Dog owner's warning: Be vigilant on poison bait

RAW DEAL: Krissi Potter is happy her dog Chloe is okay after a close brush with what she suspects was baited chicken.
RAW DEAL: Krissi Potter is happy her dog Chloe is okay after a close brush with what she suspects was baited chicken. Warren Lynam

A CONCERNED dog-lover has warned other owners to remain vigilant while enjoying one of the Coast's premier pooch positions.

Currimundi resident Krissi Potter was walking her beloved border collie Chloe last week, a routine, daily walk, when her inquisitive dog went for a piece of raw chicken left on the soccer grounds at Gothic Parade.

The pair was en route to Lake Currimundi, when Chloe went for what she thought was a tasty snack.

Ms Potter was not so sure; concerned it may have been an attempt by a frustrated resident to "bait" one of the neighbourhood pets.

"It's the first time I've seen food left out like that so I certainly removed it," she said.

"She (Chloe) was a bit lethargic the next day."

WE SAY: Currimundi dog owners call foul on poison baiting

Ms Potter said after speaking with a number of other local dog owners, there was shared concern about other possible attempts to poison local dogs.

Are you worried about dog baiting in Coast public spaces?

This poll ended on 30 September 2015.

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She felt it may be a result of a large number of dog owners who did not follow the rules around Lake Currimundi, and said she was disappointed if irresponsible ownership was jeopardising the safety of other dogs being properly looked after.

"It's not an off-leash area and there are a lot of people that don't do the right thing, so I totally understand people's frustration. I get really frustrated with it myself," she said.

Ms Potter said regardless, there was no need to take measures like baiting.

"The animals die for a human choice," she said.

"It would be better if people could address issues directly with each other, rather than resorting to baiting if that's what they're doing."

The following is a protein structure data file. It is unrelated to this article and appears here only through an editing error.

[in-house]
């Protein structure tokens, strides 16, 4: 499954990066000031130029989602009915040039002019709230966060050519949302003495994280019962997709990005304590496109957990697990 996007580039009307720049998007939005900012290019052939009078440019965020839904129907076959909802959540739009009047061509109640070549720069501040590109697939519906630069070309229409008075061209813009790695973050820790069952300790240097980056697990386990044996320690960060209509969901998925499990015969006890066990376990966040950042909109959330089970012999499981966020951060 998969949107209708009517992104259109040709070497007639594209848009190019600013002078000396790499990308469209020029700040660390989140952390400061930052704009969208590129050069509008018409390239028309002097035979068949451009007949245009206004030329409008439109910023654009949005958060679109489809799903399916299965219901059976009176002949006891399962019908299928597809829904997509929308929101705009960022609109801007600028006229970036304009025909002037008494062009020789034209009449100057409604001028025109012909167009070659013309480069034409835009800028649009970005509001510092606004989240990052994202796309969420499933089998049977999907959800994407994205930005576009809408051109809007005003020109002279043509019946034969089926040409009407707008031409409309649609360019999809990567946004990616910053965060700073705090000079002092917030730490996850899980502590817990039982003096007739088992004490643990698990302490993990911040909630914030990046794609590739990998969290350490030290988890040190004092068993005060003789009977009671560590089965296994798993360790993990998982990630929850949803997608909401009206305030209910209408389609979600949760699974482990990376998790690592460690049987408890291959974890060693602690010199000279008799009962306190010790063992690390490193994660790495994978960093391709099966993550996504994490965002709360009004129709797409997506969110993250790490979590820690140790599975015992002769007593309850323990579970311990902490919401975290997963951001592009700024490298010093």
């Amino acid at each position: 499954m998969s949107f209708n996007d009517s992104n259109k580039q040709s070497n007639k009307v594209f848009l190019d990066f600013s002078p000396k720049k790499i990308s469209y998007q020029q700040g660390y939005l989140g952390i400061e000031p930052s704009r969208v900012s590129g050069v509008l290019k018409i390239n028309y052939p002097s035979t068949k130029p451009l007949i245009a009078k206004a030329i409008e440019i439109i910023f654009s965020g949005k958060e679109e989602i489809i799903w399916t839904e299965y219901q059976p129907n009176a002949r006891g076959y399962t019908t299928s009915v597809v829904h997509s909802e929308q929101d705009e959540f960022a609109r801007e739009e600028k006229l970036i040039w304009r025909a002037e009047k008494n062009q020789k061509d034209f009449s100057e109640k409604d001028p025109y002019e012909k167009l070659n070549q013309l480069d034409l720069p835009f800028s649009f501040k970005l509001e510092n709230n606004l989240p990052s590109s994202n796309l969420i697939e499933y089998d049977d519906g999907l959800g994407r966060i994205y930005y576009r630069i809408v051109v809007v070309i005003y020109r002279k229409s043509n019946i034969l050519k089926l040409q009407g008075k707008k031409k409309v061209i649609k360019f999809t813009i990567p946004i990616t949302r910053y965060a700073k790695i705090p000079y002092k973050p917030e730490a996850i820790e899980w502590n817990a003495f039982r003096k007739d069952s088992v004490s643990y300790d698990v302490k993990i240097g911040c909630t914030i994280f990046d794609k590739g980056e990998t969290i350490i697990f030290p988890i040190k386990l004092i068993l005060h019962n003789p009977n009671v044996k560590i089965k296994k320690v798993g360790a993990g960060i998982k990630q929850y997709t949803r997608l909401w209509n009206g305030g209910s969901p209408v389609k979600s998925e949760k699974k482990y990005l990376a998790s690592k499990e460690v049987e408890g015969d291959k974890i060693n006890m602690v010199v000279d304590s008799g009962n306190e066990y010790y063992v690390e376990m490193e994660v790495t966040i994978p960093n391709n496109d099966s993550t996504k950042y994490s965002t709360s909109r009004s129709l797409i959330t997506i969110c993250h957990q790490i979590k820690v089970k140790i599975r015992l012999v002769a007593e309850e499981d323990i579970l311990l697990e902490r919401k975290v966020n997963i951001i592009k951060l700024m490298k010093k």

Environment Portfolio Councillor Jenny McKay said she did not condone residents taking matters into their own hands, encouraging locals to try to resolve issues amicably or contact the council directly.

"I'd rather that the neighbourly thing was done first then it goes through the council if it has to," she said.

"It (baiting) is dangerous for wildlife and even potentially for young children."

Divisional Councillor Peter Cox said he hadn't heard of any instances of baiting in the area, but encouraged anyone who did come across what they suspected to be baiting to contact the council immediately.

"If people here come across it then they should notify us so we can send response service officers to check it out," he said.

Cr Cox said if dog baiting was proven to be taking place, appropriate action would be taken by the council.

Fellow Currimundi resident Paul Chapman, who relocated to the area from the UK, said he would be keeping a much keener eye on his two terriers in future.

"There was a bit of a threatening letter left on a post in the Currimundi park not long ago so I'll be telling the dog trainers to keep an eye out as well," he said.

To report baiting call the council on 5475 7272.

Topics:  baiting currimundi dogs editors picks pets poison

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